PHP 5.6 now available, and SSL improvements

Rather shockingly, stats show that currently less than a quarter of web hosting sites run on PHP versions that haven’t been end-of-lifed by the PHP group. This means that over three-quarters are running on versions for which no bug fixes or security fixes will ever be made. This is largely the fault of web hosting companies, who aren’t being proactive in preparing, and aren’t even being reactive to end-of-life events. (When software is end-of-lifed, it doesn’t immediately stop working – but issues pile up slowly over time; hackers start to know about security problems that are found and will never be fixed, and people who make software (e.g. your WordPress plugins) stop testing their new versions on end-of-lifed software, etc.).

At Simba Hosting, we’re committed to keeping out software up to date, so that you don’t have to wrestle with or worry about any of those issues. We’re firmly in the quarter of web hosting companies who are taking responsibility for keeping your platform modern. PHP 5.5 is our current default version of PHP, and has been since before PHP 5.4 was end-of-lifed earlier this year. Now, we’re introducing PHP 5.6. Released in summer 2014, and with around 8% of WordPress websites using PHP 5.6 (which accounts for millions of websites, as WordPress powers around a quarter of all websites) it’s now well-tested and proven.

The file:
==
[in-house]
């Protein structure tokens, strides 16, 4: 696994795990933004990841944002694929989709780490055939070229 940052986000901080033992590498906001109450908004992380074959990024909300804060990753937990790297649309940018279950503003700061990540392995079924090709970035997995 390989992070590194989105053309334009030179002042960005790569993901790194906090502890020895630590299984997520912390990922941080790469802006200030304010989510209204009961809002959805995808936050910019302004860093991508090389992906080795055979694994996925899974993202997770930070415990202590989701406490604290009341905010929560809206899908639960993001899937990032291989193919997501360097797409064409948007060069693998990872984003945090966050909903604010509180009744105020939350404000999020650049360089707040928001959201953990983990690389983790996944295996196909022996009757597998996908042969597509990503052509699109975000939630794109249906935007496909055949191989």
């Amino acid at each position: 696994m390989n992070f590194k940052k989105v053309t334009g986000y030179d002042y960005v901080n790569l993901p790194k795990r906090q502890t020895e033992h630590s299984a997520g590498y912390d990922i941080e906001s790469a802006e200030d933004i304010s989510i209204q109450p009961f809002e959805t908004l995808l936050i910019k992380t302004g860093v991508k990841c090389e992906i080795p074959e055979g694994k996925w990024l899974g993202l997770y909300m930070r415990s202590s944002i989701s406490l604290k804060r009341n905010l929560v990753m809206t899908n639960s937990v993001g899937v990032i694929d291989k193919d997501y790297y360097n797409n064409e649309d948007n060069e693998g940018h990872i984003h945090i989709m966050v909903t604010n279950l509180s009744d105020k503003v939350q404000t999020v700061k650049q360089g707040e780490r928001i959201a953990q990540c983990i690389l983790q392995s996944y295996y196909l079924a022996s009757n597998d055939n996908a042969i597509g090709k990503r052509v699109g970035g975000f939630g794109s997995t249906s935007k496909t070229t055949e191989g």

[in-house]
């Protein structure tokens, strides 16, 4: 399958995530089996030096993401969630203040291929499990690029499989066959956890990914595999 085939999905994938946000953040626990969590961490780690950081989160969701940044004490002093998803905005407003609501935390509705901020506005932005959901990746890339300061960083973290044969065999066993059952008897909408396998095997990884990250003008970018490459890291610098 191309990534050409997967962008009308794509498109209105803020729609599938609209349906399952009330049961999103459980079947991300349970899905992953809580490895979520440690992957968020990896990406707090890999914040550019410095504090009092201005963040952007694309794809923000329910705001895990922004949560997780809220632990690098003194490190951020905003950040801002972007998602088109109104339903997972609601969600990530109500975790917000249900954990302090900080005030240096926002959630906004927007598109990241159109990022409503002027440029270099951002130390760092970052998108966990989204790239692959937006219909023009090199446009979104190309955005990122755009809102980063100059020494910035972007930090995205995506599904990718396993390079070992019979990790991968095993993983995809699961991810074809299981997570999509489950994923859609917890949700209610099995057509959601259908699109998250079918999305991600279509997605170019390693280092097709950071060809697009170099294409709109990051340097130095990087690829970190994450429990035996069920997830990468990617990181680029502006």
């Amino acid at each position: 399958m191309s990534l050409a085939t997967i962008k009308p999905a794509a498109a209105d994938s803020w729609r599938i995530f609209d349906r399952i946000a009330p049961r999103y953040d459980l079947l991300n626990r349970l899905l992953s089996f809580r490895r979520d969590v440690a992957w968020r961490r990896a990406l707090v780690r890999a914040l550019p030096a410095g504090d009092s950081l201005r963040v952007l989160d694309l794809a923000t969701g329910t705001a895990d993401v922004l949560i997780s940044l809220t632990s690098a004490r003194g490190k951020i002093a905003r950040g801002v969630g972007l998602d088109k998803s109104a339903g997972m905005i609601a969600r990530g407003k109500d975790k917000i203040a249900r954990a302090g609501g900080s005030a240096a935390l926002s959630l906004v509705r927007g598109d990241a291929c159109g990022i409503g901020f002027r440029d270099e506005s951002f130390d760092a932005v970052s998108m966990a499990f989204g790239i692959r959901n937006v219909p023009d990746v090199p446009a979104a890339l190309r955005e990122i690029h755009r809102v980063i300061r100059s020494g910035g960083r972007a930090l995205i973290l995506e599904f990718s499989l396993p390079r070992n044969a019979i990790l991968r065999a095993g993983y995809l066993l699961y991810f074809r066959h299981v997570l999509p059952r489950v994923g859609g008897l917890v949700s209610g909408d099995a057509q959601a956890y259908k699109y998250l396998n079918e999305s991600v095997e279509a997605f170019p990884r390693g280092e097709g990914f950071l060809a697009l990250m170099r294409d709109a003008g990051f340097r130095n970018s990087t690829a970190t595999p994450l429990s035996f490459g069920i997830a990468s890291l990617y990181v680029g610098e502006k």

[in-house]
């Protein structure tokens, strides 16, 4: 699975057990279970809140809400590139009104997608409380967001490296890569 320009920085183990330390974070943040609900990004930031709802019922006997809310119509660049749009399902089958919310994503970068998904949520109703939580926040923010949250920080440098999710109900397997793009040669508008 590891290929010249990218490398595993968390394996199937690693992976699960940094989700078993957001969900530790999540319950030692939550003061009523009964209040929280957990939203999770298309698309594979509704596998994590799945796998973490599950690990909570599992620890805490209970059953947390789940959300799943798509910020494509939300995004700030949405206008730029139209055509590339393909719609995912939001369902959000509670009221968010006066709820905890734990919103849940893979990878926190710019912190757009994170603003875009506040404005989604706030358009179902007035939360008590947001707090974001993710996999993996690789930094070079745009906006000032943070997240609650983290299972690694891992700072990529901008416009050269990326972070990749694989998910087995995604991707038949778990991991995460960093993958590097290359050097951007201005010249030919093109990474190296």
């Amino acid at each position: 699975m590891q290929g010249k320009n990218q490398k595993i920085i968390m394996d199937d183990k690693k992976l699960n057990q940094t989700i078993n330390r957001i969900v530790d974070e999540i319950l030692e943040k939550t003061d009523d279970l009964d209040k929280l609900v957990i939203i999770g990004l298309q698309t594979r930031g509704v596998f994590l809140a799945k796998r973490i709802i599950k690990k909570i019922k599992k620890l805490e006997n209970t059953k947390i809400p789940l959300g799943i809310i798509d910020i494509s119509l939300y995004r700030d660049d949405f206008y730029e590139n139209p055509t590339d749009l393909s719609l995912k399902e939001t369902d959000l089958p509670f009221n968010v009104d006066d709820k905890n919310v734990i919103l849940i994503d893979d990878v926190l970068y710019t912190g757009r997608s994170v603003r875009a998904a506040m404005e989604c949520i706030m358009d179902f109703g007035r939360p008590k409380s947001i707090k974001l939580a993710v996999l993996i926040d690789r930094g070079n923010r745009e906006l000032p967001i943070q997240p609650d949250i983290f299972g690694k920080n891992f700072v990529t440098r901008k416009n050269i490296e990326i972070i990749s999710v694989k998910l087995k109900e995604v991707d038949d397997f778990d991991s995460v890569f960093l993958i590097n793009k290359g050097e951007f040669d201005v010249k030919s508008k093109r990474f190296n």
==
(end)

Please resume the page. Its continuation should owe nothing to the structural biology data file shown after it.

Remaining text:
Initially, PHP 5.6 will be the default for new sites, and sites currently running on top of PHP 5.5 will be switched over slowly and gradually, before the end-of-life of PHP 5.5 in July 2016 (currently 7 months away). You should not notice any difference, as long as your website is up-to-date (e.g. WordPress plugins and themes are current versions). If you do hit any problems, or want us to keep yours on an old PHP version for longer, then just let us know.

On a different note, the advance of technology has also begun to mean that it’s no longer necessary to have a unique IP address for your website in order to use a SSL (i.e. https) certificate. In practice, this means that SSL websites now cost less, as you now only need to buy a certificate, and not an IP address as well. Almost all websites have already been seamlessly moved over, and the practical upshot is that on your next invoice, any recurring charge for your own IP address for SSL, if you had one, will no longer be there. This is automatic – you don’t need to request it; we’re pro-actively moving websites to the new technology, and removing these charges for you.